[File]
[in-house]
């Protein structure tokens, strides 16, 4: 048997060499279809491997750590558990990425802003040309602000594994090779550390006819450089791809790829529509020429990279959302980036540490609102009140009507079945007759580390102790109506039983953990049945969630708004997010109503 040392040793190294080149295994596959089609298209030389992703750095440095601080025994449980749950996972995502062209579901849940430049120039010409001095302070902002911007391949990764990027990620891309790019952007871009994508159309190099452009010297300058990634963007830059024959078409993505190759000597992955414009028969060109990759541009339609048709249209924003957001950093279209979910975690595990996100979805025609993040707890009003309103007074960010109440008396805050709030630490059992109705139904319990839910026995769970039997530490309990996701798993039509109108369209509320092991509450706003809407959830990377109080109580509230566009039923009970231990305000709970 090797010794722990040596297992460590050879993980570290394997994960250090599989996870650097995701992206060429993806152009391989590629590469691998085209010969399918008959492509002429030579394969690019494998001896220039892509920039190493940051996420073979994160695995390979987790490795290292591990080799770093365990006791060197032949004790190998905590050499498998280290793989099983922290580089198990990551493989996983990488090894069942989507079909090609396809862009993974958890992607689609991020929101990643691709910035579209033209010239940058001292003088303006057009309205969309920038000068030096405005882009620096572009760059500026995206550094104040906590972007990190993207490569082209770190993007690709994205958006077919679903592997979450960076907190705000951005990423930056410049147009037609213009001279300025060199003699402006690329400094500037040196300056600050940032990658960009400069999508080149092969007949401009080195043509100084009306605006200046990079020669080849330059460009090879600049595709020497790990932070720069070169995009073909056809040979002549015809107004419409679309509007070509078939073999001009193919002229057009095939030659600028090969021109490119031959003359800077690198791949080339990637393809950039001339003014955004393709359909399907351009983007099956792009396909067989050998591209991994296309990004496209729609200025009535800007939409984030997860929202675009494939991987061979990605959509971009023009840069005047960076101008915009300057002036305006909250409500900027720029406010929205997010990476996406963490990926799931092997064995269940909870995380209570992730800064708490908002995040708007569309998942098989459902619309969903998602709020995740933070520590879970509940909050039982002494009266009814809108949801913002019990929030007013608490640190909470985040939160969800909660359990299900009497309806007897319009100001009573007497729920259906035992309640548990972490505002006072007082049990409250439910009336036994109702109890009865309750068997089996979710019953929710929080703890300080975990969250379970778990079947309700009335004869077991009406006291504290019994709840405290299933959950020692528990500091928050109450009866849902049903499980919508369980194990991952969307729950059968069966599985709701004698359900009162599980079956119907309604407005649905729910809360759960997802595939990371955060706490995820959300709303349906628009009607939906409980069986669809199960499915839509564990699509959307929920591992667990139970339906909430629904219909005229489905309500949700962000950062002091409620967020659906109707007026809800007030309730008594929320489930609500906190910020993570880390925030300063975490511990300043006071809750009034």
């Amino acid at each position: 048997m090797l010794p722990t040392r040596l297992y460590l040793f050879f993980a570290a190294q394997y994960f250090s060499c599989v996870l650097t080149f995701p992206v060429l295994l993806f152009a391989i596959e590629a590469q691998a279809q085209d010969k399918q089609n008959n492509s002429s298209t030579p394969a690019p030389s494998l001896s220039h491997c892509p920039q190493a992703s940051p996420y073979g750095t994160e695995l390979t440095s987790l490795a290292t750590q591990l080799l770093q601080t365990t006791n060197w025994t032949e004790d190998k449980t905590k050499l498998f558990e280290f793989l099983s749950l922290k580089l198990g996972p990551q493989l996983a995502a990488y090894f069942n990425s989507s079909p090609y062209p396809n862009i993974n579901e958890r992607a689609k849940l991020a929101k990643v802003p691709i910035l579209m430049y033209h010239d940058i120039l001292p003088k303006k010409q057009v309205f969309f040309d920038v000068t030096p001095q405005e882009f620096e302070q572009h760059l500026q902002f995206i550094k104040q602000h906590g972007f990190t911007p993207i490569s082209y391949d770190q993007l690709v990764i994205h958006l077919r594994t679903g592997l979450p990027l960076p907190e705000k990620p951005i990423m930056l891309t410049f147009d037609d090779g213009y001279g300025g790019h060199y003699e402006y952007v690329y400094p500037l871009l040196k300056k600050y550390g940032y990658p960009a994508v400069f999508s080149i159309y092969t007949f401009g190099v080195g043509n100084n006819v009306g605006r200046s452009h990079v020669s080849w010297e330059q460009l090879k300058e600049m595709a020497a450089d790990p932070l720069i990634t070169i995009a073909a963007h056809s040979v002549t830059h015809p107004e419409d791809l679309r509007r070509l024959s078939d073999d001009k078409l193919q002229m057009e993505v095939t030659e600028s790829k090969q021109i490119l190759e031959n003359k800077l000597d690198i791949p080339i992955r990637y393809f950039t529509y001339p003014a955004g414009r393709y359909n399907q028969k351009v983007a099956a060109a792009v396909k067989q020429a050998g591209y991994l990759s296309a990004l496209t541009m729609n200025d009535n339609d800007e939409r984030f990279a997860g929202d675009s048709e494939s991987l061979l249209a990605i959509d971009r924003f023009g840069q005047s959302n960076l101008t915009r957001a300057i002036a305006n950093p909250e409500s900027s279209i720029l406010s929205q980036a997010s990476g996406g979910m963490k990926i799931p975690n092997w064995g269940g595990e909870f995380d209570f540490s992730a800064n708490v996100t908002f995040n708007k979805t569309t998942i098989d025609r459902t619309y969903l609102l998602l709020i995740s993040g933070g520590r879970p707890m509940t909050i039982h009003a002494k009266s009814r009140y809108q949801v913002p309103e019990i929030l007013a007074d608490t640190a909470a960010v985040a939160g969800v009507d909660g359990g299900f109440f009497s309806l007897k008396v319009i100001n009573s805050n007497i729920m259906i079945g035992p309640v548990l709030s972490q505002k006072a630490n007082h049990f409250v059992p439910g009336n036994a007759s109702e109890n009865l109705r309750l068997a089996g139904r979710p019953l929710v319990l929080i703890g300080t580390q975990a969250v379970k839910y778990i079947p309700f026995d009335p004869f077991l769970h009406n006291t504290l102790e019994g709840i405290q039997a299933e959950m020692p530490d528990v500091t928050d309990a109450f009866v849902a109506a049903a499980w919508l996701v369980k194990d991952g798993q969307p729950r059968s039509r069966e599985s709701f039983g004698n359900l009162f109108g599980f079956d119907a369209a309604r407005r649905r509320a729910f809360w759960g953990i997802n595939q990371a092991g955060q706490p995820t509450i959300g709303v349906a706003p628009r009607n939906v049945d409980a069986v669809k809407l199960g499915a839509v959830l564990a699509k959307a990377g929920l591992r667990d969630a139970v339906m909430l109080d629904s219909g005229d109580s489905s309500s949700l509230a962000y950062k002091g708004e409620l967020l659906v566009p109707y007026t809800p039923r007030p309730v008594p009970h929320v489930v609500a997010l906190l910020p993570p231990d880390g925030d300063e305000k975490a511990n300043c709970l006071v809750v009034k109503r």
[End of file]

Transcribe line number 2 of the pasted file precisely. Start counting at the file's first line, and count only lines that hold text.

């Protein structure tokens, strides 16, 4: 048997060499279809491997750590558990990425802003040309602000594994090779550390006819450089791809790829529509020429990279959302980036540490609102009140009507079945007759580390102790109506039983953990049945969630708004997010109503 040392040793190294080149295994596959089609298209030389992703750095440095601080025994449980749950996972995502062209579901849940430049120039010409001095302070902002911007391949990764990027990620891309790019952007871009994508159309190099452009010297300058990634963007830059024959078409993505190759000597992955414009028969060109990759541009339609048709249209924003957001950093279209979910975690595990996100979805025609993040707890009003309103007074960010109440008396805050709030630490059992109705139904319990839910026995769970039997530490309990996701798993039509109108369209509320092991509450706003809407959830990377109080109580509230566009039923009970231990305000709970 090797010794722990040596297992460590050879993980570290394997994960250090599989996870650097995701992206060429993806152009391989590629590469691998085209010969399918008959492509002429030579394969690019494998001896220039892509920039190493940051996420073979994160695995390979987790490795290292591990080799770093365990006791060197032949004790190998905590050499498998280290793989099983922290580089198990990551493989996983990488090894069942989507079909090609396809862009993974958890992607689609991020929101990643691709910035579209033209010239940058001292003088303006057009309205969309920038000068030096405005882009620096572009760059500026995206550094104040906590972007990190993207490569082209770190993007690709994205958006077919679903592997979450960076907190705000951005990423930056410049147009037609213009001279300025060199003699402006690329400094500037040196300056600050940032990658960009400069999508080149092969007949401009080195043509100084009306605006200046990079020669080849330059460009090879600049595709020497790990932070720069070169995009073909056809040979002549015809107004419409679309509007070509078939073999001009193919002229057009095939030659600028090969021109490119031959003359800077690198791949080339990637393809950039001339003014955004393709359909399907351009983007099956792009396909067989050998591209991994296309990004496209729609200025009535800007939409984030997860929202675009494939991987061979990605959509971009023009840069005047960076101008915009300057002036305006909250409500900027720029406010929205997010990476996406963490990926799931092997064995269940909870995380209570992730800064708490908002995040708007569309998942098989459902619309969903998602709020995740933070520590879970509940909050039982002494009266009814809108949801913002019990929030007013608490640190909470985040939160969800909660359990299900009497309806007897319009100001009573007497729920259906035992309640548990972490505002006072007082049990409250439910009336036994109702109890009865309750068997089996979710019953929710929080703890300080975990969250379970778990079947309700009335004869077991009406006291504290019994709840405290299933959950020692528990500091928050109450009866849902049903499980919508369980194990991952969307729950059968069966599985709701004698359900009162599980079956119907309604407005649905729910809360759960997802595939990371955060706490995820959300709303349906628009009607939906409980069986669809199960499915839509564990699509959307929920591992667990139970339906909430629904219909005229489905309500949700962000950062002091409620967020659906109707007026809800007030309730008594929320489930609500906190910020993570880390925030300063975490511990300043006071809750009034």